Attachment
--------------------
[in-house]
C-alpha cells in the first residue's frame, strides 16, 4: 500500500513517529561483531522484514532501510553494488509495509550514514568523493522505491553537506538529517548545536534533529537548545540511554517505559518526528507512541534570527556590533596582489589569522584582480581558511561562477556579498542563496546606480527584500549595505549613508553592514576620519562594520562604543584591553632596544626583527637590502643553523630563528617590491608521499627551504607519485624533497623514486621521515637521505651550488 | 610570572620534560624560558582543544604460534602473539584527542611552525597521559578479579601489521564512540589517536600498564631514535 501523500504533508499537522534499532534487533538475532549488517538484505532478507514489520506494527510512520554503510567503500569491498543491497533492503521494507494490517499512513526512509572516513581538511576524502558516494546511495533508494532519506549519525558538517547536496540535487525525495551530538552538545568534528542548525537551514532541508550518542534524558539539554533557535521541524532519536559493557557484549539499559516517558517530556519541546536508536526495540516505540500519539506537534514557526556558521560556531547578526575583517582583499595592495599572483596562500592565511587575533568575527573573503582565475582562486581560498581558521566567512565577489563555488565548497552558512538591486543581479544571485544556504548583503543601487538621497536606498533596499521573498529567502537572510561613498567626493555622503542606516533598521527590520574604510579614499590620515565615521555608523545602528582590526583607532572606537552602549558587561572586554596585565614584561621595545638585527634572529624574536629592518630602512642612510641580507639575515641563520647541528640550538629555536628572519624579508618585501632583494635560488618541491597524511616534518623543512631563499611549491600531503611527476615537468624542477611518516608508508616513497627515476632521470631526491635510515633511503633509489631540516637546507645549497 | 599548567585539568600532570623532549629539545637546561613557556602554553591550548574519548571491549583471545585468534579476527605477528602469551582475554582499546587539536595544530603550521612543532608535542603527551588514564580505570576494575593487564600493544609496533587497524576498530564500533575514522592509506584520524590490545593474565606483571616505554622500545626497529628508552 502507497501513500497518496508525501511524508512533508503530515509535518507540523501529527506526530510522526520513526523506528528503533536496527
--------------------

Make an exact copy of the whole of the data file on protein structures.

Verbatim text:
[in-house]
C-alpha cells in the first residue's frame, strides 16, 4: 500500500513517529561483531522484514532501510553494488509495509550514514568523493522505491553537506538529517548545536534533529537548545540511554517505559518526528507512541534570527556590533596582489589569522584582480581558511561562477556579498542563496546606480527584500549595505549613508553592514576620519562594520562604543584591553632596544626583527637590502643553523630563528617590491608521499627551504607519485624533497623514486621521515637521505651550488 | 610570572620534560624560558582543544604460534602473539584527542611552525597521559578479579601489521564512540589517536600498564631514535 501523500504533508499537522534499532534487533538475532549488517538484505532478507514489520506494527510512520554503510567503500569491498543491497533492503521494507494490517499512513526512509572516513581538511576524502558516494546511495533508494532519506549519525558538517547536496540535487525525495551530538552538545568534528542548525537551514532541508550518542534524558539539554533557535521541524532519536559493557557484549539499559516517558517530556519541546536508536526495540516505540500519539506537534514557526556558521560556531547578526575583517582583499595592495599572483596562500592565511587575533568575527573573503582565475582562486581560498581558521566567512565577489563555488565548497552558512538591486543581479544571485544556504548583503543601487538621497536606498533596499521573498529567502537572510561613498567626493555622503542606516533598521527590520574604510579614499590620515565615521555608523545602528582590526583607532572606537552602549558587561572586554596585565614584561621595545638585527634572529624574536629592518630602512642612510641580507639575515641563520647541528640550538629555536628572519624579508618585501632583494635560488618541491597524511616534518623543512631563499611549491600531503611527476615537468624542477611518516608508508616513497627515476632521470631526491635510515633511503633509489631540516637546507645549497 | 599548567585539568600532570623532549629539545637546561613557556602554553591550548574519548571491549583471545585468534579476527605477528602469551582475554582499546587539536595544530603550521612543532608535542603527551588514564580505570576494575593487564600493544609496533587497524576498530564500533575514522592509506584520524590490545593474565606483571616505554622500545626497529628508552 502507497501513500497518496508525501511524508512533508503530515509535518507540523501529527506526530510522526520513526523506528528503533536496527